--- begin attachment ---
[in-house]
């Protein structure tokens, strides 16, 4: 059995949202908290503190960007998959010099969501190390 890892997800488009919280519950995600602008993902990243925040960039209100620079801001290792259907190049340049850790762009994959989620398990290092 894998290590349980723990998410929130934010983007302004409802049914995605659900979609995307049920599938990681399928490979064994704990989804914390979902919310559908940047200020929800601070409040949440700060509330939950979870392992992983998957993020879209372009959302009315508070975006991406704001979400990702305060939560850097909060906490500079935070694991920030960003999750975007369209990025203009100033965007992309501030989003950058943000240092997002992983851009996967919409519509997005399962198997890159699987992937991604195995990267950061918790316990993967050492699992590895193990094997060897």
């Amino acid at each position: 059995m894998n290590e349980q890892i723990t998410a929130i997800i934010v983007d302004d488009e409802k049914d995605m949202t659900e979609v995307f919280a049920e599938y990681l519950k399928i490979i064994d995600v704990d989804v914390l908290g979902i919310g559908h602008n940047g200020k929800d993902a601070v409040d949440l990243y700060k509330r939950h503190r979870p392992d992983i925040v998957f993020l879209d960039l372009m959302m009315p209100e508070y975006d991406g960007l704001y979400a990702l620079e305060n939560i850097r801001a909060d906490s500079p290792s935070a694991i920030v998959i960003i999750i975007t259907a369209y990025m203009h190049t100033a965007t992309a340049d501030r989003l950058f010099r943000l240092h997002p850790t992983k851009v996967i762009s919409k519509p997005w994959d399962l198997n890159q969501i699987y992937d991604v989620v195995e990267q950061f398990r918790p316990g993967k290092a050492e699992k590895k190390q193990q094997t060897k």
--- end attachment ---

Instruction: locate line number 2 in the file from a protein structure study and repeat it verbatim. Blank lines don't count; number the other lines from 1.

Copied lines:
């Protein structure tokens, strides 16, 4: 059995949202908290503190960007998959010099969501190390 890892997800488009919280519950995600602008993902990243925040960039209100620079801001290792259907190049340049850790762009994959989620398990290092 894998290590349980723990998410929130934010983007302004409802049914995605659900979609995307049920599938990681399928490979064994704990989804914390979902919310559908940047200020929800601070409040949440700060509330939950979870392992992983998957993020879209372009959302009315508070975006991406704001979400990702305060939560850097909060906490500079935070694991920030960003999750975007369209990025203009100033965007992309501030989003950058943000240092997002992983851009996967919409519509997005399962198997890159699987992937991604195995990267950061918790316990993967050492699992590895193990094997060897």